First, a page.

There’s no such thing as guarantees in sports (Joe Namath, you’re excused).
That’s especially true in one of the more chaotic, unpredictable feats in athletics –the NCAA college basketball tournament. You don’t earn the nickname “March Madness” for nothing.
But for as impossible as it is to determine which teams will win once they’re in the tournament, it’s almost as difficult to pick who gets in at all.
You don’t have to tell that to Clemson. The Tigers’ last NCAA tournament berth came in 2011, coach Brad Brownell’s first season. Since then, Clemson has repeatedly found itself on the wrong side of the bubble.
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That was the case in both 2014 and 2016, when the Tigers had a chance to sneak in but missed out. The safest way to ensure that doesn’t happen this season? Don’t be on the bubble at all.
That is easier said than done, but the Tigers are certainly trending in that direction with a tremendous start to conference play. Clemson is tied for third in the ACC at 6-3 (17-4 overall) and ranked No. 20 in the nation, despite losing starting forward Donte Grantham for the rest of the season with a torn ACL.
Interpreted, that means the Tigers are not there yet, but they are on a tournament trajectory. Now they just have to take the next step.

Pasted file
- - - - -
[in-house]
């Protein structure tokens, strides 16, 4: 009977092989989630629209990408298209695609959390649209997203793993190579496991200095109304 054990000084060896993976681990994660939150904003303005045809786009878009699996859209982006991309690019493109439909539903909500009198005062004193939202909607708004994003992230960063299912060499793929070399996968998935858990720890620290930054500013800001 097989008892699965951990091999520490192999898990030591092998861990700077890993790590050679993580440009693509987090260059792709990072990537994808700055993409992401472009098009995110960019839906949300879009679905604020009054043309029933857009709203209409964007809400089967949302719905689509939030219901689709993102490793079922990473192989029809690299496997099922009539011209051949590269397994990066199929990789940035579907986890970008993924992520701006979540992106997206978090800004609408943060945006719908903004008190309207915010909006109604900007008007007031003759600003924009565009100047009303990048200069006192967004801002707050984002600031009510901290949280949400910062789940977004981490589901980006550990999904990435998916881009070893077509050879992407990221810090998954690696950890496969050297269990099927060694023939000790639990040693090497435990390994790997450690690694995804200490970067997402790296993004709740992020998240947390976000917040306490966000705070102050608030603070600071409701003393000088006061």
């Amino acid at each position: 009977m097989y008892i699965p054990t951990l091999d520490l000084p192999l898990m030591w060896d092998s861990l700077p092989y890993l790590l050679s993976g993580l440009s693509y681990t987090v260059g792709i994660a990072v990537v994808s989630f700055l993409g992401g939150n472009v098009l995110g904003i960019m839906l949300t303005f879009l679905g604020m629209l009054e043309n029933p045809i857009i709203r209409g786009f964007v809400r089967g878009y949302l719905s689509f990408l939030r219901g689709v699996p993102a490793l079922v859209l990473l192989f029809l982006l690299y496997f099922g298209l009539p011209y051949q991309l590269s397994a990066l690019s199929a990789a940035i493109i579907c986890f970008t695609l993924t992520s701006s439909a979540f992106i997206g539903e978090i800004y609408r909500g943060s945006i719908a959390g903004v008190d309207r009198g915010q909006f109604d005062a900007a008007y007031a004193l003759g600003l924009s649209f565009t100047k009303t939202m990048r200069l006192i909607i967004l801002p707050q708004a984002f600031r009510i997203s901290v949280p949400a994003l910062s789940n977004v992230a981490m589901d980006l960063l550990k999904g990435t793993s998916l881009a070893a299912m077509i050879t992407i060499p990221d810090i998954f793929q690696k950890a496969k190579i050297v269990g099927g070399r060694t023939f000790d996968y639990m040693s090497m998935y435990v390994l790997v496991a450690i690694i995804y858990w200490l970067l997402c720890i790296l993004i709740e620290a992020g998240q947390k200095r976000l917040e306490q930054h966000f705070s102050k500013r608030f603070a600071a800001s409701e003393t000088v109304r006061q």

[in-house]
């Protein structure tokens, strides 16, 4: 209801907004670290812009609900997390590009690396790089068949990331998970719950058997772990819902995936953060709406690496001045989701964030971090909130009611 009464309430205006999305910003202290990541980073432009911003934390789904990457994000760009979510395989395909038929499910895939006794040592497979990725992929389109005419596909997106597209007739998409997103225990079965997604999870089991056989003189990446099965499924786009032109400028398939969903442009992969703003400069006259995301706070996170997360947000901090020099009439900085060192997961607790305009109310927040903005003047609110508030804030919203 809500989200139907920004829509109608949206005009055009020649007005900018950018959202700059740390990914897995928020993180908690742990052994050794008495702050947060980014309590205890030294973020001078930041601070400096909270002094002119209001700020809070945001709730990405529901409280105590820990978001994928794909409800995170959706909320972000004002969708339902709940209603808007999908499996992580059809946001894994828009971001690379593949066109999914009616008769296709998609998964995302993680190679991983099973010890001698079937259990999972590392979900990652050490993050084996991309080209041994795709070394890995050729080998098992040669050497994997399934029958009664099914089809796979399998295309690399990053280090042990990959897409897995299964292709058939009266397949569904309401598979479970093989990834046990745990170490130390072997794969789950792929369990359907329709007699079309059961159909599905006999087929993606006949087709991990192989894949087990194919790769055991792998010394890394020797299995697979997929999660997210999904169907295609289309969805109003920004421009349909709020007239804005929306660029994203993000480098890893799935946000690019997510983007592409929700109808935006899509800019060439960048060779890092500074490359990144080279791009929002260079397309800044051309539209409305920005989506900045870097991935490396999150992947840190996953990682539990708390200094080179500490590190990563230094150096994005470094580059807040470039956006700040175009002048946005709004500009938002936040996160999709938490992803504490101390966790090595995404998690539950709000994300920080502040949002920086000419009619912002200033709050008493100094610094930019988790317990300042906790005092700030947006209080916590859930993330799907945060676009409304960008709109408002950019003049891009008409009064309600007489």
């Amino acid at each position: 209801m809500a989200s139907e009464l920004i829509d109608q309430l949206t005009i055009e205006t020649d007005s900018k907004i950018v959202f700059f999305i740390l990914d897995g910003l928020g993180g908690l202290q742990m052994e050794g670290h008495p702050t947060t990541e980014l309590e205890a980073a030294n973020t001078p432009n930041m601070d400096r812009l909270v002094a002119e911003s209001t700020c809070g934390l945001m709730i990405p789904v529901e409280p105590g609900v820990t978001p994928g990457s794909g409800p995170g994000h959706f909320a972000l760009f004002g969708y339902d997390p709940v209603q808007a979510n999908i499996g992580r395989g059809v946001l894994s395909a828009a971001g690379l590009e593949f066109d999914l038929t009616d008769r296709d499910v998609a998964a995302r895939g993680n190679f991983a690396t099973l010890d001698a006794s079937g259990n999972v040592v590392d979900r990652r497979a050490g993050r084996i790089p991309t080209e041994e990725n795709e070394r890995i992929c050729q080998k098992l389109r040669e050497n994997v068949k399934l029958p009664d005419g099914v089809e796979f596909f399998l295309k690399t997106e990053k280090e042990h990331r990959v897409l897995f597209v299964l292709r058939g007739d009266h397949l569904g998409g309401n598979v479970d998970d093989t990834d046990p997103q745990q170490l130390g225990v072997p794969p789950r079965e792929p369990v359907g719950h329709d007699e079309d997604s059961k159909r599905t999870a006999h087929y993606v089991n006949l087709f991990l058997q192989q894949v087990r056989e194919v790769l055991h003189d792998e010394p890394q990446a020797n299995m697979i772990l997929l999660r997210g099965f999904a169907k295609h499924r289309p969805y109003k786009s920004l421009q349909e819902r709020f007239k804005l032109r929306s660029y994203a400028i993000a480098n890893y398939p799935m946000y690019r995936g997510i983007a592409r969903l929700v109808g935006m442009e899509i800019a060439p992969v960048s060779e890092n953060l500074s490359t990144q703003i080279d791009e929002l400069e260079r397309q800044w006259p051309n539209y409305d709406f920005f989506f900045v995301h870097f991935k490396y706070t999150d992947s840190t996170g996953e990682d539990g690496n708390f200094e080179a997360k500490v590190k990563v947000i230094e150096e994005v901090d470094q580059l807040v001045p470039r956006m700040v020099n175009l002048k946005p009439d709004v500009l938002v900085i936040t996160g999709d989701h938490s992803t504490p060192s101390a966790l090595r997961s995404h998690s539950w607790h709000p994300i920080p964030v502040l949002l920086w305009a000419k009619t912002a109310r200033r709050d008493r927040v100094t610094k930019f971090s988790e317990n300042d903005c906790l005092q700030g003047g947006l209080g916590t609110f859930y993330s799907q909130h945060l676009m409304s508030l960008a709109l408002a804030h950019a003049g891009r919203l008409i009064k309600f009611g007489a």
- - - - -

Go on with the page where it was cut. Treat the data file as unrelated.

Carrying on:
Beating No. 19 North Carolina on Tuesday – no easy feat, even considering North Carolina has lost two straight – and Clemson will all but have cemented that its NCAA tournament drought ends this year.
At that point, Clemson would have victories over three teams in the current rankings (Ohio State, Florida, and the Tar Heels) and three others against teams that were previously ranked (Louisville, Florida State, and Miami). Considering it also has the No. 9 strength of schedule nationally (something the selection committee values), a signature win is about the only thing Clemson still needs.
Enter UNC, where interior and defensive struggles have finally caught up to the Tar Heels. In back-to-back losses, North Carolina is allowing its opponents to shoot 27-for-60 from 3, or close to 50 percent. Clemson only shot 35 percent from 3 the first time these teams met in January (an 87-79 UNC victory), so if the Tigers can exploit a weak perimeter defense, they’ll have a real chance.
Another point for Brownell and his team to exploit: North Carolina’s (almost) complete lack of an interior presence. North Carolina’s trio of freshman big men – Garrison Brooks, Sterling Manley and Brandon Huffman – combine to average 12.7 points and fewer than 10 rebounds per game. Offensively they are all lacking, and defensively they struggle to stop legitimate post players.
Clemson’s Elijah Thomas, who had 16 points in the first game, qualifies as such. The Tigers should look to feed him early and often inside. Then if North Carolina and coach Roy Williams try to double him, he’ll be able to kick to one of the Tigers’ litany of guards for an open shot on the wing.
This UNC team is not nearly the dominant one that won the national championship in April, but a victory would still count as Clemson’s best of the year. The Tar Heels have two All-ACC caliber players in Huntersville native Luke Maye and point guard Joel Berry, and they won’t be in a good mood having lost two straight.
But what if the Tigers pull it off? Well, it’ll be hard for the selection committee to extend their NCAA tournament drought any longer.